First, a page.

Nearby: The laid-back mountain town of Bend, 112 miles away, makes a nice home base for a Crater Lake day trip.

 Lake Nakuru, Kenya, Martin Harvey/Corbis

Lake Nakuru, Kenya, The water is blue enough, and the backdrop—grasslands and rocky hillsides—has the makings of a nice photo, but neither is what sets this lake in central Kenya apart. The real draw here is the mass of pink on Nakuru’s edges. Flamingos are one of the few species that can withstand the lake’s hostile conditions—the water has so much sodium carbonate that it burns nearly everything that touches it —and they flock to the lake en masse. There can be as many as a million birds feeding on algae in the shallows at one time, wading side by side.

 Nearby: The lake is in the heart of Lake Nakuru National Park, a sanctuary for black-and-white rhinos, three hours by car from Nairobi.

 Lake Matheson, New Zealand, Declan Prendiville Photography/Flickr

Lake Matheson, New Zealand

 Alternately known as Mirror Lake, this South Island lake is famous for its reflections of Mount Cook and Mount Tasman. Visiting just after dawn is ideal, when the water is at its calmest and mirror images are impossibly perfect. The lake itself is well worth exploring, too. Park near the Clearwater River suspension bridge and follow the 1-mile loop past kahikatea and rimu trees, which have extra-tall trunks and fanciful bushy tops and look like something from a Dr. Seuss book.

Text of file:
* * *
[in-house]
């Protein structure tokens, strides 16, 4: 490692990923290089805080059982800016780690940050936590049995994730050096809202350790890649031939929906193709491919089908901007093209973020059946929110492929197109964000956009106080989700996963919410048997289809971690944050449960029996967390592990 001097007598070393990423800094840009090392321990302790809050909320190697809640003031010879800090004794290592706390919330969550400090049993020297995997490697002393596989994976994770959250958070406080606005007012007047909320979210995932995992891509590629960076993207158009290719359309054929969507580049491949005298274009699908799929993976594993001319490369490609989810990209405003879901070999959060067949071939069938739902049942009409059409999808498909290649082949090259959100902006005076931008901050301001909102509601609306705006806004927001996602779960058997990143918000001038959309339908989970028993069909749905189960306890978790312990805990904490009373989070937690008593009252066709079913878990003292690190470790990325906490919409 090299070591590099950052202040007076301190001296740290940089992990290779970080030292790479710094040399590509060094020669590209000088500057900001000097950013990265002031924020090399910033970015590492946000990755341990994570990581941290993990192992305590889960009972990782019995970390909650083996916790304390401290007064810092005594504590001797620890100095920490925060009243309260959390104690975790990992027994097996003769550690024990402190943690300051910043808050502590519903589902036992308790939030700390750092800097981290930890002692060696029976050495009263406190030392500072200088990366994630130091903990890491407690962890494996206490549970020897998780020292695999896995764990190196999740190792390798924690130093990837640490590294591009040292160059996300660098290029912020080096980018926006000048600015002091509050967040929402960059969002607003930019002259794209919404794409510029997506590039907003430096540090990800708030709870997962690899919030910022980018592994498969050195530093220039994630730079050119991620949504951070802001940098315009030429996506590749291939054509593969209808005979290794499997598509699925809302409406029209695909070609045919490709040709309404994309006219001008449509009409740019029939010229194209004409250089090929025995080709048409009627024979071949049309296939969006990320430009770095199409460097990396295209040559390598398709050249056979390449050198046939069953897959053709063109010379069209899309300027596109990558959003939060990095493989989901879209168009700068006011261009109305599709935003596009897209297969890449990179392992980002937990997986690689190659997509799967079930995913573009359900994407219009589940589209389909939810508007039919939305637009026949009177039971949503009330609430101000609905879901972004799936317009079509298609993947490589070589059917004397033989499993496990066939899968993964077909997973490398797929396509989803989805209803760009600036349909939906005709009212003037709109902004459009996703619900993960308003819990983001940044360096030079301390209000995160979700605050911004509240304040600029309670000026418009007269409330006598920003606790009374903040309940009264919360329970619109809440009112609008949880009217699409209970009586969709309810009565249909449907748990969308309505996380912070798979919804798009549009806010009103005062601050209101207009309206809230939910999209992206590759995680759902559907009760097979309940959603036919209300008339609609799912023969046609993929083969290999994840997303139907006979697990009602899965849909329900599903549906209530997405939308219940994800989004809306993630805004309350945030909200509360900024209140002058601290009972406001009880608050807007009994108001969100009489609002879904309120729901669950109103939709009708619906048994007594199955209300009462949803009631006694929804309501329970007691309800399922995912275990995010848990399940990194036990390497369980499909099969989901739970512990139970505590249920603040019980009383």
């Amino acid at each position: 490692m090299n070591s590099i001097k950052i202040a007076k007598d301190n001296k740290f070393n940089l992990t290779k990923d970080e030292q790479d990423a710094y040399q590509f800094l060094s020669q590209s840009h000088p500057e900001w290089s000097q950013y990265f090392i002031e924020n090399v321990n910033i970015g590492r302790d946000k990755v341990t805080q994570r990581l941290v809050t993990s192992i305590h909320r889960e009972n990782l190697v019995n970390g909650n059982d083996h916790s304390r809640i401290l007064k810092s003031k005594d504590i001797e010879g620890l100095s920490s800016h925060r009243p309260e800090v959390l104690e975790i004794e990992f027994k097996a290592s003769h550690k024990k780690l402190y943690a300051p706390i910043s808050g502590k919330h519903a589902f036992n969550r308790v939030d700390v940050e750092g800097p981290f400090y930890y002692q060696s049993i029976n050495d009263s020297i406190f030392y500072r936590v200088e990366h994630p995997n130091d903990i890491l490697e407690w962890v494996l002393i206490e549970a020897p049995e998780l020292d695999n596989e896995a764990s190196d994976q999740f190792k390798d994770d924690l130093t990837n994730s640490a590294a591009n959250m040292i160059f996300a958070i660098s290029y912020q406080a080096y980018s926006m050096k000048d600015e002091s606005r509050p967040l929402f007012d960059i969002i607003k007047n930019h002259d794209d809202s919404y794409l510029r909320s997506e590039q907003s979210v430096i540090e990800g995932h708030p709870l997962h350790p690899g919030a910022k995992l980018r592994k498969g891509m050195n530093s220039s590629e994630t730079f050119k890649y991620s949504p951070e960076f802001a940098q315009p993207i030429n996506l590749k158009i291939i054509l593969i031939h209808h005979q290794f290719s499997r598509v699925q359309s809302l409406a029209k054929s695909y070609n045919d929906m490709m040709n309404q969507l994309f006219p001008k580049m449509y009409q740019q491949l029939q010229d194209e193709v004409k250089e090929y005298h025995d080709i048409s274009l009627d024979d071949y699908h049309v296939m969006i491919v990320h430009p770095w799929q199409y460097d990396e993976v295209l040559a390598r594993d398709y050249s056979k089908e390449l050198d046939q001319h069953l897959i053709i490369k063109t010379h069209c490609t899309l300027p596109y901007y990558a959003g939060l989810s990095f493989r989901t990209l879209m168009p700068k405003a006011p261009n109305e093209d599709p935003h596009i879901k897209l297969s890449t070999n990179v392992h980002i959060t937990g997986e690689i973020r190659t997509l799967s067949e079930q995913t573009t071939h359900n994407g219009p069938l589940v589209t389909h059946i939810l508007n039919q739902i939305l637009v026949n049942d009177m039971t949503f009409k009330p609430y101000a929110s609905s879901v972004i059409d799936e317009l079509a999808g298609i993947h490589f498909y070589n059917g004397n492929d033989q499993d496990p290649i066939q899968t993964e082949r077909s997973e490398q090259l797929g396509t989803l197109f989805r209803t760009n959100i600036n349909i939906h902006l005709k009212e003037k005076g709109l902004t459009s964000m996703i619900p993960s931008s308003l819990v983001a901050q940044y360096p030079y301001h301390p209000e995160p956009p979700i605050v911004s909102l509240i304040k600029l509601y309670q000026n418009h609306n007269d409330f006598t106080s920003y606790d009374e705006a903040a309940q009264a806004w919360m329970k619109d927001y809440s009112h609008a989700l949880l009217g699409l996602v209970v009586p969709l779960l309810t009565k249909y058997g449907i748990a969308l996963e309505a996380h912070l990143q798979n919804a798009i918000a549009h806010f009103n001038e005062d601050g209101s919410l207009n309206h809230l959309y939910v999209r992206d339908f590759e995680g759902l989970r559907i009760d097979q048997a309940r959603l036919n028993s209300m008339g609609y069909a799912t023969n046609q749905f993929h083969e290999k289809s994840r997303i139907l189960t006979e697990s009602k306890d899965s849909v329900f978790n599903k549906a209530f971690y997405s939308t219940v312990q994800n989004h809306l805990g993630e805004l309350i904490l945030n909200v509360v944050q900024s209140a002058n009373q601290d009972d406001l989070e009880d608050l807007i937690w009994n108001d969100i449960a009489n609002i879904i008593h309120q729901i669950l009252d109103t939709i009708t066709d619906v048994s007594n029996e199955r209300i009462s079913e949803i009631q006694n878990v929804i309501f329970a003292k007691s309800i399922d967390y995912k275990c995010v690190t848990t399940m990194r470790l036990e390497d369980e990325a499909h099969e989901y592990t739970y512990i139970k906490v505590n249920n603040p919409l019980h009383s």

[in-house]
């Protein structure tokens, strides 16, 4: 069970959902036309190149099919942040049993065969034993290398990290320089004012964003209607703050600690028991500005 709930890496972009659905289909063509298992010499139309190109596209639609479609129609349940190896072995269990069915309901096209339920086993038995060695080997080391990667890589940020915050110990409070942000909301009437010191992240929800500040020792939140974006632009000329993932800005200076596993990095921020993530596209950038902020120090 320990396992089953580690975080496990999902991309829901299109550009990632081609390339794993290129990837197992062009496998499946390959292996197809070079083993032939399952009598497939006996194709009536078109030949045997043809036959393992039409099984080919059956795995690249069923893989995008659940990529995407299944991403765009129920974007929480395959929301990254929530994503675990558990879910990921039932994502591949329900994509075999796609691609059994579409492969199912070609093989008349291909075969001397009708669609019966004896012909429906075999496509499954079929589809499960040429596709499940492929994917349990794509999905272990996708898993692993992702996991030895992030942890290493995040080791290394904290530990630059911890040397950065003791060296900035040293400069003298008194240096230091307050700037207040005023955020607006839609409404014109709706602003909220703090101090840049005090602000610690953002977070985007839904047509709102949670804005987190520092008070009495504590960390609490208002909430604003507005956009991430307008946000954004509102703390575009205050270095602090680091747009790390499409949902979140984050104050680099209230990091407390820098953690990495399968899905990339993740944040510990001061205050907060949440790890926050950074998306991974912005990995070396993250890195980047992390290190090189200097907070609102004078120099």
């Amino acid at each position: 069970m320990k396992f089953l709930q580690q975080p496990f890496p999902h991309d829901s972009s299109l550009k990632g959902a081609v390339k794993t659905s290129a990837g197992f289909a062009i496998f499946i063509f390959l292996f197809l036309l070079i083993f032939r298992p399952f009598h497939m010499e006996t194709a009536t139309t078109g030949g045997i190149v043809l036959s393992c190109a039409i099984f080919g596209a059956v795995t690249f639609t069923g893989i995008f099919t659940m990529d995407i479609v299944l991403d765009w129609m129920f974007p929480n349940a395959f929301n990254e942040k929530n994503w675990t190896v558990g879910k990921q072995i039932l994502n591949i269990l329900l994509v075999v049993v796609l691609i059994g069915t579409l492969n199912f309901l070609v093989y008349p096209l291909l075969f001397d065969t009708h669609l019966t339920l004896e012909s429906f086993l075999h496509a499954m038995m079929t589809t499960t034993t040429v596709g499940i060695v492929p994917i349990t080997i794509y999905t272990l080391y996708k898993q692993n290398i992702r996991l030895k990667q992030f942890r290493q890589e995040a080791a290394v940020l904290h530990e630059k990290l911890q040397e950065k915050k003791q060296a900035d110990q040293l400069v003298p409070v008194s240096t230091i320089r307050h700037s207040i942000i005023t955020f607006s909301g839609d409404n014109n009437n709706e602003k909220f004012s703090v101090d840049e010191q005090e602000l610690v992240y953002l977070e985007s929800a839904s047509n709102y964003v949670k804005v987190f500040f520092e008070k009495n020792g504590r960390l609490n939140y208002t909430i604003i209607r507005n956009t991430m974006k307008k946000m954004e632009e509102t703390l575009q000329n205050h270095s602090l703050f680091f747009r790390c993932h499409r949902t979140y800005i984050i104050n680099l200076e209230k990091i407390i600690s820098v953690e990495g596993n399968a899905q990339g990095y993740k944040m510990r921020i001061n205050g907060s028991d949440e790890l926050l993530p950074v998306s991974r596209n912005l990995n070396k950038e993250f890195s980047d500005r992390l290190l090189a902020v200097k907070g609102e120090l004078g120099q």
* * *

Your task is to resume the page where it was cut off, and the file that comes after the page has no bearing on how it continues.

Nearby: Fox Glacier township, a village that serves as a base camp for trekkers, is three miles east of the lake.

Lake Bled, Slovenia, mirci/Flickr

Lake Bled, Slovenia

 Why not get to the good stuff right away? To take in this Slovenian lake’s most breathtaking vista, head immediately to Bled Castle, at the edge of a sheer, 460-foot-high cliff. You’ll see mountains in every direction—the Julian Alps and the Karavanke range—and below, the Alpine lake and its main attraction, Bled Island, a tiny forested circle that’s home to the 17th-century Church of the Assumption and its prominent baroque clock tower. Down on the lake’s shore, board a pletna boat (similar to a gondola) to the island. Be sure to ring the church bell and make a wish before returning to the mainland. Mountains shield the water from icy northern winds, so Lake Bled is warm, relatively speaking (79 degrees Fahrenheit). If that’s still too chilly, head to the lake’s northern section, where three hotels have built pools around natural thermal springs.

 Nearby: The Slovenian capital of Ljubljana is an easy 35 miles away.